HOME |  JOIN |  CULT MOVIES | COMPETITIONS | ADVERTISE |  CONTACT US |  ABOUT US
 
 
Newest Reviews
Aurora Encounter, The
Breaking In
Breaking In
Please Stand By
Cockeyed Cowboys of Calico County, The
Deadpool 2
Smart Money
Lupin the Third vs. Detective Conan: The Movie
Gangsta
3 Nuts in Search of a Bolt
Magic Serpent, The
That's Not Me
There Goes the Bride
Billy the Kid versus Dracula
Liquid Sword
I, Tonya
Universal Soldier: Regeneration
Bad Match
Güeros
Anchor and Hope
One, The
Captain Underpants: The First Epic Movie
Lucky
Still of the Night
Home Sweet Homicide
Mannaja - A Man Called Blade
Spitfire
Killers from Space
Castle of the Creeping Flesh
Ghost Stories
   
 
Newest Articles
I-Spy Scotland: The Thirty Nine Steps and Eye of the Needle
Manor On Movies--Black Shampoo--three three three films in one
Manor On Movies--Invasion USA
Time Trap: Last Year in Marienbad and La Jetée
Gaining Three Stone: Salvador, Natural Born Killers and Savages
Right Said Bernard: Cribbins on DVD
1969: The Year Westerns Couldn't Get Past
A Network Horror Double Bill: Assault and Death Line on Blu-ray
The Edie Levy: Edie Sedgwick, Andy Warhol and Ciao! Manhattan
The Ultimate Trip: The Original Psychedelic Movies
Players of Games: Willy Wonka, Tron and Ready Player One
What Am I Doing Hangin' 'Round? The Ends of The Monkees
Flings and Arrows: Conquest vs Flesh + Blood
Orson Around: F for Fake and The Late Great Planet Earth
ITC What You Did There: Retro-Action on Blu-ray
   
 
  Heir Buy this film here.
Year: 2015
Director: Richard Powell
Stars: Bill Oberst Jr, Robert Nolan, Mateo D'Avino
Genre: Horror, Weirdo
Rating:  8 (from 1 vote)
Review: Heir, a 13 minute movie from acclaimed short film writer and director Richard Powell, recently picked up an award at the 2016 Boston Underground Film Festival for ‘Most Effectively Offensive’ film. Now I don’t know if they created that category especially for Heir but I’d say they were bang on the money - you’d have to go quite a way to find something more morally shocking, at least in the short film market.

Gordon takes his young son Paul to meet Denis, a man with whom his father shares the same passions, who Gordon has contacted via a chat room. Once in his squalid apartment, Paul is drugged, chained up and 'enjoyed' by Denis, whose arm transforms into a gigantic tentacle as a key to his pleasure. Gordon meanwhile has been hiding a hole in his hand, which spouts a semen-like liquid. Denis encourages Gordon to embrace his inner monster. Will Gordon give in, or save his son?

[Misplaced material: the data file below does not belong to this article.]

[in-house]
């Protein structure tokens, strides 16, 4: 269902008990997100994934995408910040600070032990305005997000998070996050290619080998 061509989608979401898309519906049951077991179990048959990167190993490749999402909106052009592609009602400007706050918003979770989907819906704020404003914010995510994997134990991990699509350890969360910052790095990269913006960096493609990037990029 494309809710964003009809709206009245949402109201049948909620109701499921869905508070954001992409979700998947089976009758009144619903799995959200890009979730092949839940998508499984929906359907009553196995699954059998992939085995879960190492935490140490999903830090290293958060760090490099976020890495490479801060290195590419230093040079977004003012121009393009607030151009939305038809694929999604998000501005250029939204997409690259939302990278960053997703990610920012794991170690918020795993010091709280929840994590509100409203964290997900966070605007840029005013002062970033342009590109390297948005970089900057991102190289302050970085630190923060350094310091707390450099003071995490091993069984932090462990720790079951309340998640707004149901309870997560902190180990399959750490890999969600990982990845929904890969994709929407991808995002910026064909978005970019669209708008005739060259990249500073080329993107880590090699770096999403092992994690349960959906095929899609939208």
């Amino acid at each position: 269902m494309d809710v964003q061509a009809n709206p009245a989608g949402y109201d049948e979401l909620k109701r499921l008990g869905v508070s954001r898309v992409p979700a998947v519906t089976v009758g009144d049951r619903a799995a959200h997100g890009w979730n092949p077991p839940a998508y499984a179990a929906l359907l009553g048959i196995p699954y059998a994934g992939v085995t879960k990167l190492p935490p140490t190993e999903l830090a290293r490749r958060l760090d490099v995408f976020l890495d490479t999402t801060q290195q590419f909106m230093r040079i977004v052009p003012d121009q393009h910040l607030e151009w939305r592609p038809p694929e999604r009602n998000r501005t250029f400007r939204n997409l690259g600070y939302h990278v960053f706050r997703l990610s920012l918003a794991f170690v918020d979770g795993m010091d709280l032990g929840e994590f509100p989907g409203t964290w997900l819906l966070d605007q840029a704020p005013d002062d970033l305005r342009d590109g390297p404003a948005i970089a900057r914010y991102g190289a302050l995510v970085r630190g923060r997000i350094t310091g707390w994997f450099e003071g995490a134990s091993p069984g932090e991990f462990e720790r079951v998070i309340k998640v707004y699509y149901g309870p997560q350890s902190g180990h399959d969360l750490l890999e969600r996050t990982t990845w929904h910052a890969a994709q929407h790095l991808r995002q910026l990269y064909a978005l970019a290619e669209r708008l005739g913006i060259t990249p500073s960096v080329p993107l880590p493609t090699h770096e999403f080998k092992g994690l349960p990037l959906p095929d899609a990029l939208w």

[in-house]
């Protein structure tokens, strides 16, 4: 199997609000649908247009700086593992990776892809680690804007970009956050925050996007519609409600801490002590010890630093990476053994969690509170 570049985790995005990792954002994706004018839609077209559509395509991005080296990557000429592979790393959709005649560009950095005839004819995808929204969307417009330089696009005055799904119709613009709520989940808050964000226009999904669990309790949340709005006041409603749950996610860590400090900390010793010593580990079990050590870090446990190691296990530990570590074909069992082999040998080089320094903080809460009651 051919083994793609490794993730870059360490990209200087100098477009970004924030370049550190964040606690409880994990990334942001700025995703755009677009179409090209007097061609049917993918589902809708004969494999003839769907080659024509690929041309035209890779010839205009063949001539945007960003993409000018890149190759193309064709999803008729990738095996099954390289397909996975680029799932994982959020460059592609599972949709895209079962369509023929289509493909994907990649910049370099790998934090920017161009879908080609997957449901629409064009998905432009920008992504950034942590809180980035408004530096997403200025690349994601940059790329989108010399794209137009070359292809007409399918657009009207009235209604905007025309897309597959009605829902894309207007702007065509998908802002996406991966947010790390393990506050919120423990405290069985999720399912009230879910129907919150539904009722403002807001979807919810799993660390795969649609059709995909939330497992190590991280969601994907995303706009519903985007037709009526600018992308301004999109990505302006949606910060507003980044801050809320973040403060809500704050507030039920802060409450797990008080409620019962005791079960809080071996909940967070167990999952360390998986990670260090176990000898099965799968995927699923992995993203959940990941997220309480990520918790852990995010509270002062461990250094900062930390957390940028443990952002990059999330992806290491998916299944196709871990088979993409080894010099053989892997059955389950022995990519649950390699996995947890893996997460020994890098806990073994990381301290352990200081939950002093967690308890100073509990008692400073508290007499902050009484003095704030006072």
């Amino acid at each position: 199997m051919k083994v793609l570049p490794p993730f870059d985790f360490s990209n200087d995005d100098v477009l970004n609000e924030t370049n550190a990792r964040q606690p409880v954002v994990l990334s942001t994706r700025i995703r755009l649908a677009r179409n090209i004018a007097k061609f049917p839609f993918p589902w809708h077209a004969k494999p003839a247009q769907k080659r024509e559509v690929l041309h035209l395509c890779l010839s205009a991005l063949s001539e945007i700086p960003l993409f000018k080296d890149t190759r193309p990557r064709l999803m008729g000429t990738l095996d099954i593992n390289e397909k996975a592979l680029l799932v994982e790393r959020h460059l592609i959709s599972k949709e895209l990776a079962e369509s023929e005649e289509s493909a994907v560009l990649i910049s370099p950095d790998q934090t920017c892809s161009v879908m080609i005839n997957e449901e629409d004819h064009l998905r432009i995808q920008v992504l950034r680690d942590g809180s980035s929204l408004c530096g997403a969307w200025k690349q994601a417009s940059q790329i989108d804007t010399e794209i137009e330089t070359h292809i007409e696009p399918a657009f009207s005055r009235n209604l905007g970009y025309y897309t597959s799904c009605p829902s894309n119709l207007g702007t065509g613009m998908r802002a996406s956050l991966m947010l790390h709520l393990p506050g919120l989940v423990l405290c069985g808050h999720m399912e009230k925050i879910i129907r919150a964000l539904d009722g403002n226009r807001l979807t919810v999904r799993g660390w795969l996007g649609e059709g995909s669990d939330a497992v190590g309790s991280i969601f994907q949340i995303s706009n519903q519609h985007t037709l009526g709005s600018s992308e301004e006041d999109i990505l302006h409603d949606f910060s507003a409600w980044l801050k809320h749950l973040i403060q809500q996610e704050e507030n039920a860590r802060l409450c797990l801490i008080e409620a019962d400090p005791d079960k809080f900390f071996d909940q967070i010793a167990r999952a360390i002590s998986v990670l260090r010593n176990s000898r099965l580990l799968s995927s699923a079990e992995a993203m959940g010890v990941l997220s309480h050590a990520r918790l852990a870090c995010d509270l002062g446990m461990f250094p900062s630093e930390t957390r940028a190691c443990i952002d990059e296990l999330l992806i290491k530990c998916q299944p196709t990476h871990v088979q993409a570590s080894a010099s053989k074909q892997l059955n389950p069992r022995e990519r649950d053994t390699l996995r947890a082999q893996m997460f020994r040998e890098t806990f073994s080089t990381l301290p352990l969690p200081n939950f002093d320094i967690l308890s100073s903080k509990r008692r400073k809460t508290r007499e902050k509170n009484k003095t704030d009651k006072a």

It’s rare for me to watch something so short and remain open mouthed at the end of the film – I'm a seasoned movie watcher and don’t shock easily. But there’s something about the insidious nature of what you are watching which gave the same feeling as watching the devastating ending of Todd Solondz's 1998 film Happiness – only with a lot more gloop.

Performances are often called 'brave' but in this case all three - Robert Nolan as Gordon, Mateo D'Avino as Paul and especially Bill Oberst Jr as Denis - are amazing in their roles, bringing an integrity that survives the increasingly odd events on screen and defies any criticism about the literal interpretation of the 'men can be monsters' theme.

I’m still thinking about this film over 24 hours after seeing it. It’s that disturbing. Brrr.
Reviewer: David Dent

 

This review has been viewed 604 time(s).

As a member you could Rate this film

 
Review Comments (0)


Untitled 1

Login
  Username:
 
  Password:
 
   
 
Forgotten your details? Enter email address in Username box and click Reminder. Your details will be emailed to you.
   

Latest Poll
Who's the best?
Steven Seagal
Pam Grier
   
 
   

Recent Visitors
Graeme Clark
Andrew Pragasam
Stately Wayne Manor
  Patrick Keenan
Enoch Sneed
Ian Phillips
  Afra Khan
  Dan Malone
   

 

Last Updated: